Dave Ramsey, Christian personal finance guru, defies COVID-19 to keep staff at desks

Dave Ramsey, noted Christian financial guru, is an unkind, abusive employer. How else do you describe the fact that he freely admits that COVID cases are out of control at his company, but that employees are not allowed to work from home? The only choice he gives his employees is coming to an infected workplace or quitting their job. He’s also suing a hotel for trying to institute safety measures at one of his conferences.

Ramsey has the audacity to say that “fear is not a fruit of the spirit” and “I do not let my behaviors be — dictated by fear unless it involves getting out of the way of a car that is coming toward me.” His statement is profoundly silly. COVID can mess you up just as bad as a car. Or worse. So why are you “getting out of the way of a car that is coming toward [you]”, but not getting out of COVID’s way? After all, most drivers will swerve around you. And if God wants to “call you home”, who are you to interfere with God’s plan by leaping aside? Or by wearing a seatbelt while driving?

After suggesting that staff members quit their job if they were worried about COVID, Ramsey’s HR director said “It is harsh and hard for me to say this”. Surprisingly, he didn’t seem to question whether or not he should be saying harsh things. I would suggest that Christians should be thinking long and hard before criticizing people’s fear and saying “harsh and hard” things about where to work, especially during a global pandemic. I don’t know what kind of a business Ramsey is running, but it’s not one that Jesus would claim.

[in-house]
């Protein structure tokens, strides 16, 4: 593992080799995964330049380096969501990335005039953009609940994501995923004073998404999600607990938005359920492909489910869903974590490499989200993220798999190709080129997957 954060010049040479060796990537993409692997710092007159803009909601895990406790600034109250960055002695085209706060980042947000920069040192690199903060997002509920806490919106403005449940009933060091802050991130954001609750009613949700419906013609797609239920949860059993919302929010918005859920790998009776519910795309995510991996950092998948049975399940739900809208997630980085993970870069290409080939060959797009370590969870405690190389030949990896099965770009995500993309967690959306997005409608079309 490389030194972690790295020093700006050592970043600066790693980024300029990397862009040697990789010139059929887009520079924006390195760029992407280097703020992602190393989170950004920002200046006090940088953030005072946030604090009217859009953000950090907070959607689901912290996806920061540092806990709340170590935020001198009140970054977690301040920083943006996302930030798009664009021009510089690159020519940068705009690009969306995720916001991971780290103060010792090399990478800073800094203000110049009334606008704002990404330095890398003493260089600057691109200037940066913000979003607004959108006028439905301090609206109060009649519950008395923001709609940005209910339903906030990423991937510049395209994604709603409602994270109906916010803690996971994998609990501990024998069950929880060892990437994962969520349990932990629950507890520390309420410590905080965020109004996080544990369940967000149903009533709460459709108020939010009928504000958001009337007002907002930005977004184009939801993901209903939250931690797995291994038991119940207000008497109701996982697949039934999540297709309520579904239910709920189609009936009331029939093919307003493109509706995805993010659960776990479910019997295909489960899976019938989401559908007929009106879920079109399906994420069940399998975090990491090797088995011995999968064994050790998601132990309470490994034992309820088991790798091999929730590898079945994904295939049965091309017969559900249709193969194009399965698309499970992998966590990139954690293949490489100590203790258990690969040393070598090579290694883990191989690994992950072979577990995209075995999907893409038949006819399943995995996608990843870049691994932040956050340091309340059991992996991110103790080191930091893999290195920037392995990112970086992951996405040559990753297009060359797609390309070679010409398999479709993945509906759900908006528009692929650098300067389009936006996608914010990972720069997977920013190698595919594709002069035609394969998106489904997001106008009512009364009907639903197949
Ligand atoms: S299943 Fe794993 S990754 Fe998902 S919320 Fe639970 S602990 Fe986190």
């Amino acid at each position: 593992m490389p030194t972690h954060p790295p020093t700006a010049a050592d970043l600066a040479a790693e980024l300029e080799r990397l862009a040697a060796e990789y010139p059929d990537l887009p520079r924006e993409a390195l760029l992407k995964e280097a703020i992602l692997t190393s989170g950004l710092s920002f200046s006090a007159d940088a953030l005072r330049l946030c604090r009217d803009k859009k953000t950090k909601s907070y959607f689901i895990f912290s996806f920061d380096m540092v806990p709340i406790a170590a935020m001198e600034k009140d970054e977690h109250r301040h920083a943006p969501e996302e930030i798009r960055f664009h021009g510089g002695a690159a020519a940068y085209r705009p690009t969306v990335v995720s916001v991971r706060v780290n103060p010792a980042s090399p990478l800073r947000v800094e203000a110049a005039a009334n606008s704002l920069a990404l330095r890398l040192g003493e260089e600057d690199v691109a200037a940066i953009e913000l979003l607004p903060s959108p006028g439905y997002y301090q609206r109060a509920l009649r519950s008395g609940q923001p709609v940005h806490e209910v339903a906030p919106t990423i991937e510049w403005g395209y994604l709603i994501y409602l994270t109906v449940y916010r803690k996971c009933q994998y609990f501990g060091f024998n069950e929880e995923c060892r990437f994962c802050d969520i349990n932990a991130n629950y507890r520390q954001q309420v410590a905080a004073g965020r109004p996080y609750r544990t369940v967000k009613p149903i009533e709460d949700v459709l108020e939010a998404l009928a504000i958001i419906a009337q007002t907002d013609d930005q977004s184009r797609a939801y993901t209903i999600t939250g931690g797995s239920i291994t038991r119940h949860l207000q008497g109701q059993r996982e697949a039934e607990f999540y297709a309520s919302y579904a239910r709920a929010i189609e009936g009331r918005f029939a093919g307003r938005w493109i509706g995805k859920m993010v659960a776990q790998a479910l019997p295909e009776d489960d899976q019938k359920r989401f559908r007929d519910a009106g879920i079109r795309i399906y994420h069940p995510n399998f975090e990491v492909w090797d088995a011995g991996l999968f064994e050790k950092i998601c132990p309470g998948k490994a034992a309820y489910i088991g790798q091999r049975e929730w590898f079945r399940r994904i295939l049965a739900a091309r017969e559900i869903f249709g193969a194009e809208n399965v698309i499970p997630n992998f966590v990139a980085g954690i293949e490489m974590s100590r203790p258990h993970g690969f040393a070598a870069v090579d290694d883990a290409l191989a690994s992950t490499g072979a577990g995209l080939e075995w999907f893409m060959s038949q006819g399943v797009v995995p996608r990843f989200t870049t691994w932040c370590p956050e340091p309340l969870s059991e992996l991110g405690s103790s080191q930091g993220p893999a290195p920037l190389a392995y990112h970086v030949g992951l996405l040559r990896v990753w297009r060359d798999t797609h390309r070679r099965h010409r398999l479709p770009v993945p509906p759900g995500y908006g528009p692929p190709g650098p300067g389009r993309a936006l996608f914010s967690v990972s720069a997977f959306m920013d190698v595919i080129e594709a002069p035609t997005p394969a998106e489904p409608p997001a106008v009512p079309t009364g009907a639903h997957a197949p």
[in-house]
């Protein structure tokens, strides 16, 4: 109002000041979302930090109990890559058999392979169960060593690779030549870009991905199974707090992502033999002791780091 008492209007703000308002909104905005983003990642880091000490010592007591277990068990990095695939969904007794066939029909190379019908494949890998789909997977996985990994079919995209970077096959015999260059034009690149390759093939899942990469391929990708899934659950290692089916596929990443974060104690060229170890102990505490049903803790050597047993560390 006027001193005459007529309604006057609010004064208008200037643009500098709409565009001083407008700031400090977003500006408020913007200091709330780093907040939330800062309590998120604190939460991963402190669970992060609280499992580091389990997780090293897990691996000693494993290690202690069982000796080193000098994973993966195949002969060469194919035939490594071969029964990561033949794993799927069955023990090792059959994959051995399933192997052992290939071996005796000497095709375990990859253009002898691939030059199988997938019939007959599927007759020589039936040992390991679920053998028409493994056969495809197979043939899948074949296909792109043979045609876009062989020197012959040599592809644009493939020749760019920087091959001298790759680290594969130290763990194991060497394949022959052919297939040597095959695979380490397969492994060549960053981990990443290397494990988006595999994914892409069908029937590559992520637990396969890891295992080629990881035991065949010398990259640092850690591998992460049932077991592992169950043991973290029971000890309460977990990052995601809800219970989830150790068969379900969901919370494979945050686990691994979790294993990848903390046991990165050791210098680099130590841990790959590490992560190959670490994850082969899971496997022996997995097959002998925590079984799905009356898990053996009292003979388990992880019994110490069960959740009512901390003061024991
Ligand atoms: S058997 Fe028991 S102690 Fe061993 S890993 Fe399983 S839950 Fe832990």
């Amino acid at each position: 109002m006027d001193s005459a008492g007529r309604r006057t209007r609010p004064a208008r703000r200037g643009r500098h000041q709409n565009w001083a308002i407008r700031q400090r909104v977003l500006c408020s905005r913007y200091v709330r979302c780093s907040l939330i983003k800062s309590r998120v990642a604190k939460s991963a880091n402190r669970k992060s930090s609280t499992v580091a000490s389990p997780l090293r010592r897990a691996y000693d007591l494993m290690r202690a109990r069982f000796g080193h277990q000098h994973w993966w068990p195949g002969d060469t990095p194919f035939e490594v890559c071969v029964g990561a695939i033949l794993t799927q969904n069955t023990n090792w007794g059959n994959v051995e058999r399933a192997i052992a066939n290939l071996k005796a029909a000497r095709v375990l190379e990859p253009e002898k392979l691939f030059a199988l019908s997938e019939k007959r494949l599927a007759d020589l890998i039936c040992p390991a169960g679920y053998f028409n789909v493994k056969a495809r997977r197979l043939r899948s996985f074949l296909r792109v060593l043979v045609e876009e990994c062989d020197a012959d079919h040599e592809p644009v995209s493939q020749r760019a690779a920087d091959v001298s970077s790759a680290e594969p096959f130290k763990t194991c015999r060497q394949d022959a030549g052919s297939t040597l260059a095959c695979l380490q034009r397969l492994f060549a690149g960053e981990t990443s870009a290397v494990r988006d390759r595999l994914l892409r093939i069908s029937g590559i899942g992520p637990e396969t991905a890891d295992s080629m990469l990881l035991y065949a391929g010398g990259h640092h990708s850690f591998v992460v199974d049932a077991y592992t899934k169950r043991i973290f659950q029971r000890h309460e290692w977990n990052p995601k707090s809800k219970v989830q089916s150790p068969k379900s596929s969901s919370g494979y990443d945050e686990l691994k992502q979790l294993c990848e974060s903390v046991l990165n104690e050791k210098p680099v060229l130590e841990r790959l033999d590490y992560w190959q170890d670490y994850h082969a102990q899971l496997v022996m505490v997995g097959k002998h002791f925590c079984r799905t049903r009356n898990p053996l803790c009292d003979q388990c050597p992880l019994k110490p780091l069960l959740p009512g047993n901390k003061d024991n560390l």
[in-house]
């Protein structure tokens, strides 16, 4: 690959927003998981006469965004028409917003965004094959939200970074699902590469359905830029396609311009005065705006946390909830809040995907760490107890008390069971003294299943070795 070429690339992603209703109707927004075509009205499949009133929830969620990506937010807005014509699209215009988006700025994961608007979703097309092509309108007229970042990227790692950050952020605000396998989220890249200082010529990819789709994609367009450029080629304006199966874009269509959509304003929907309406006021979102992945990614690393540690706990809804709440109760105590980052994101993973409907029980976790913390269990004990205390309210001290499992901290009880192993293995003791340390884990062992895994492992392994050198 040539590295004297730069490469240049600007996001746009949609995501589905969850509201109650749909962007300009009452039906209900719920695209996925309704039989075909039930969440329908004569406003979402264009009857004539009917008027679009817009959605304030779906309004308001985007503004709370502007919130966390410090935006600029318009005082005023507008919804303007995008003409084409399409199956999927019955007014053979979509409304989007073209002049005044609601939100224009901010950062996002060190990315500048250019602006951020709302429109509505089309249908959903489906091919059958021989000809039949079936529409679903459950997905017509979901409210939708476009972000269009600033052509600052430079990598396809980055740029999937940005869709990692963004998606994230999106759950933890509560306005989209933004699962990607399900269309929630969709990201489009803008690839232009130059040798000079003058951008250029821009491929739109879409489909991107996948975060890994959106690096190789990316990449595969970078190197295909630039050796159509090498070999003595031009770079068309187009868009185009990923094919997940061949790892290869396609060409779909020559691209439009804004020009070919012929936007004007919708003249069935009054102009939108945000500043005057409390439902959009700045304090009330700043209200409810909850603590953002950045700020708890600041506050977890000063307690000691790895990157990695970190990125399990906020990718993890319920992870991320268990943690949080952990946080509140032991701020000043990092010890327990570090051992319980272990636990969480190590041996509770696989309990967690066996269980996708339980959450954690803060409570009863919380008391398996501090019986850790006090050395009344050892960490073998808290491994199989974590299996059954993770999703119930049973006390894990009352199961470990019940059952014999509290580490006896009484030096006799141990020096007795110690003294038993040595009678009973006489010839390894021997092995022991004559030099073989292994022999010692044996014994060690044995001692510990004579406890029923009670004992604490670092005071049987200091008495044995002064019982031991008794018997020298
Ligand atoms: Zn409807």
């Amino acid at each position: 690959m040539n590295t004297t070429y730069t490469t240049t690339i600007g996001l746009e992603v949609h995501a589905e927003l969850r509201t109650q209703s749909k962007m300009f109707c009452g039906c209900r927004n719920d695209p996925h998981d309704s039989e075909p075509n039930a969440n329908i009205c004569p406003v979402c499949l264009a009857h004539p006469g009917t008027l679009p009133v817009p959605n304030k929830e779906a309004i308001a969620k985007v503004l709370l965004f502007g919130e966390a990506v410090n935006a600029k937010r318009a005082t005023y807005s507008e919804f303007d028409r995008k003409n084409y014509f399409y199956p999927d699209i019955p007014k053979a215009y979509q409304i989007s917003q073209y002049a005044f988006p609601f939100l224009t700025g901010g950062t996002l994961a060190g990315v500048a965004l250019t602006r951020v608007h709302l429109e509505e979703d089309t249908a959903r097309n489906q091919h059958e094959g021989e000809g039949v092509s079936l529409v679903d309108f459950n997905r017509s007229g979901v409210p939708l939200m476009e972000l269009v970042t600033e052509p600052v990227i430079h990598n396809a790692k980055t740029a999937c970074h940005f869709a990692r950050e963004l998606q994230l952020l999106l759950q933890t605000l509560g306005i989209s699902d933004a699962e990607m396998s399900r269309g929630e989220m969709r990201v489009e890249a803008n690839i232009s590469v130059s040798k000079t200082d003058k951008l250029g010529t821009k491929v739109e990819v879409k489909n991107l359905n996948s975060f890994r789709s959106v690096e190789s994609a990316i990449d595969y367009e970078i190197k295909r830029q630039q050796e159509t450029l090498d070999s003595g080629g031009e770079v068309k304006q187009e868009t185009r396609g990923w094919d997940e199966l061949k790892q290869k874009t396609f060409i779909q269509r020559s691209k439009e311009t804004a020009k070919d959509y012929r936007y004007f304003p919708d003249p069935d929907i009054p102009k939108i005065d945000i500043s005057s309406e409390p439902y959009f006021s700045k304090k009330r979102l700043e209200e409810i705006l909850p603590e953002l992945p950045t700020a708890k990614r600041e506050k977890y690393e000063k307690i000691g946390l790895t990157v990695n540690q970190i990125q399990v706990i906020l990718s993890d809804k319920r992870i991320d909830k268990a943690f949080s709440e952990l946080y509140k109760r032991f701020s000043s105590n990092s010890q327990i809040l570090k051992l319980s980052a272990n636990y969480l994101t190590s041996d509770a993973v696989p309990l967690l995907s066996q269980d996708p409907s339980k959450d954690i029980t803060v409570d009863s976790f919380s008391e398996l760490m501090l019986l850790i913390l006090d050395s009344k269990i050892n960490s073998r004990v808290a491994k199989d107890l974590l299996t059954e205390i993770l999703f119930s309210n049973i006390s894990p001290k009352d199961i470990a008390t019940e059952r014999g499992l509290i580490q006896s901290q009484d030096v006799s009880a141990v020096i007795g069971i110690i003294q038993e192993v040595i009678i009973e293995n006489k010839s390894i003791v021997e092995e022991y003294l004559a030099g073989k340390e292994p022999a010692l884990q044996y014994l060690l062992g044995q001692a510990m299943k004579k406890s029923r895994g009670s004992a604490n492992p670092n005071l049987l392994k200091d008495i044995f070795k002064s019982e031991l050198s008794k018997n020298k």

Here are some of the actual fruits of the spirit: “love, forbearance, kindness, goodness, gentleness”. Too bad no one ever told Dave Ramsey that those fruits of the spirit apply to running a business and interacting with one’s employees.

Dave Ramsey, Christian personal finance guru, defies COVID-19 to keep staff at desks

by Bob Smietana, for Religion News.